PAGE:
Moyo, however, singled out the MDC Alliance led by Nelson Chamisa, saying it was
one of the few consistent political parties that continued to demand and push for action and redress for the shooting victims.
Chamisa told NewsDay that the shootings were a reflection of the Zimbabwean politics where authorities are quick to use violence and the military to deal with political rivals.
“August 1 is not just an event; it is a pattern of behaviour and context of an environment. It is a characteristic of the setting of politics in Zimbabwe, settings of guns, violence used on unarmed civilians, bullets seeking to reverse the ballot.
“That there has been an absence of an apology from the highest office in the country confirms that. No apology to the families of the victims, no expression of remorse and whoever allowed guns to be removed from the barracks has to be held accountable. There has been failure to uphold the Constitution. It is the duty of a President to protect citizens,” he said.
Chamisa described the Motlanthe Commission set up as a “ruse and a public relations exercise to hoodwink citizens”.
“It was a cover-up because they knew they were culpable,” Chamisa said.
MDC Alliance deputy spokesperson Clifford Hlatywayo said: “Demands are being made, including from the special commission led by (former) President Motlanthe, which was set to investigate this madness. It is falling on people without ears. They hear, but they don’t want to listen because they are cruel and don’t care about their lives of people.”
Mnangagwa’s government has been under global spotlight over the killings with the United States and the United Kingdom imposing sanctions on some individuals suspected to have played a key role in the shootings, including former Presidential Guard boss, now Zimbabwe ambassador to Tanzania, Anselem Sanyatwe.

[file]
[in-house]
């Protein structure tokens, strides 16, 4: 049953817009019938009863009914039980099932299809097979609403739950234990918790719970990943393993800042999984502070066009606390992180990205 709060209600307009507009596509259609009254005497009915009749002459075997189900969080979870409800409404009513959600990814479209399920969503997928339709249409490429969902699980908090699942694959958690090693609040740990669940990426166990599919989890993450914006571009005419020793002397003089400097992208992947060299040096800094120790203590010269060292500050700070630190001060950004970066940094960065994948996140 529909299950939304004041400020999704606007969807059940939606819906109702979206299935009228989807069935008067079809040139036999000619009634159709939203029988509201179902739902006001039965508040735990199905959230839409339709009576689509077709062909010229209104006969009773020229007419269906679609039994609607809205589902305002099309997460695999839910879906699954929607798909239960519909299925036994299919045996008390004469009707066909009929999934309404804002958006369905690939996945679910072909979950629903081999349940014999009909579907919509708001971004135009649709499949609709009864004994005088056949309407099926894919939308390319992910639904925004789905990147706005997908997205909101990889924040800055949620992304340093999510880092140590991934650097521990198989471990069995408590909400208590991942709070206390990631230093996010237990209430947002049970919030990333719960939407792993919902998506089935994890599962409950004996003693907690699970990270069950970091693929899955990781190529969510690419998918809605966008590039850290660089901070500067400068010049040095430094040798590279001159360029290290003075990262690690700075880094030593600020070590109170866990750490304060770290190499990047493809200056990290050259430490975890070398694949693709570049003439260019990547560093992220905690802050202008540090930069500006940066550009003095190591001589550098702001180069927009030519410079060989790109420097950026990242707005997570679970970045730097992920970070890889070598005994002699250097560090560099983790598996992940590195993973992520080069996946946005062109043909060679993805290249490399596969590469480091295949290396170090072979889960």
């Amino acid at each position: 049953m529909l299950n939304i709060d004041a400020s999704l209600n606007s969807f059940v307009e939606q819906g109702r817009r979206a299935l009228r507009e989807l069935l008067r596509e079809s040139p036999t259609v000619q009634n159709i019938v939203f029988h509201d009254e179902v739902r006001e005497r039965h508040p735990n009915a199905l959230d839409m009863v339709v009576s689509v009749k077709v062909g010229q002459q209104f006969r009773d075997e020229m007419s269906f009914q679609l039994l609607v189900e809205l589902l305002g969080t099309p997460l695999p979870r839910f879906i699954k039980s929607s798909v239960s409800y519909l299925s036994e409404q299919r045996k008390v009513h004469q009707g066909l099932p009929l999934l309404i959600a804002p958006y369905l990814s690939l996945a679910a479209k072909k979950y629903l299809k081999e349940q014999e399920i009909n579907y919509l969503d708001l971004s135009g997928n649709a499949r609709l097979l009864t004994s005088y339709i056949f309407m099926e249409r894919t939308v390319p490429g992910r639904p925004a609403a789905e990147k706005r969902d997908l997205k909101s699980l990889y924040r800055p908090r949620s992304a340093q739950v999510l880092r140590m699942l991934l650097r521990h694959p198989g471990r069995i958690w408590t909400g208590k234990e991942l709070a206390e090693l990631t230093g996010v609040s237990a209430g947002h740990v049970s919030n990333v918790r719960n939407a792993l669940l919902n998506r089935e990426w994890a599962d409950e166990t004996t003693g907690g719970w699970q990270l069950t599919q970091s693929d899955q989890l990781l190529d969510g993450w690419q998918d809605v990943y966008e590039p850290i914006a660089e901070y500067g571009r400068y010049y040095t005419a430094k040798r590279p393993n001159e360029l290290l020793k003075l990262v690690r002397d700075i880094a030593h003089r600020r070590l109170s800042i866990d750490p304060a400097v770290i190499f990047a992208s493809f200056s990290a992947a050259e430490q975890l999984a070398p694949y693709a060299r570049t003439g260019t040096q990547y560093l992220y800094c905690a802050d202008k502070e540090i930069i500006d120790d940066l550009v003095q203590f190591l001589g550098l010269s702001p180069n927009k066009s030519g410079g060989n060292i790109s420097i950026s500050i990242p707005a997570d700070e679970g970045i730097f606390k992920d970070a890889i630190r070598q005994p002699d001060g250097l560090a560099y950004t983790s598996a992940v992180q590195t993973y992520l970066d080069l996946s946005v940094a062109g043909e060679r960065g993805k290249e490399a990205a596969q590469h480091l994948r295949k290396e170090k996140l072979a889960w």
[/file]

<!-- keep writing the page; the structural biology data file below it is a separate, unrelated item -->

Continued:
The US embassy in Harare said despite the Motlanthe report and its recommendations, it was worrying that perpetrators have not yet been prosecuted.
“Three years ago, Zimbabwean soldiers killed six civilians and injured 35 for exercising their civil rights on the streets of Harare. The government has neither prosecuted nor implemented Motlanthe recommendations to identify and sanction those responsible.
“Exercising the constitutional right to vote should not be dangerous. Zimbabweans deserve peaceful, credible, and transparent elections. The government of Zimbabwe and parties must commit to preventing violence before, during and after 2023 elections,” the US embassy said in a statement.
But government has consistently denied refusing to implement the Motlanthe report with Justice, Legal and Parliamentary Affairs ministry secretary Virginia Mabiza, who was also the commission’s secretary, claiming that the recommendations had been implemented.
“There has been a lot of compliance. We have complied fully with the Motlanthe Commission, but some of the processes are still ongoing. Though the COVID-19 lockdown has delayed implementation of some of the recommendations, we have covered a lot of ground,” she said.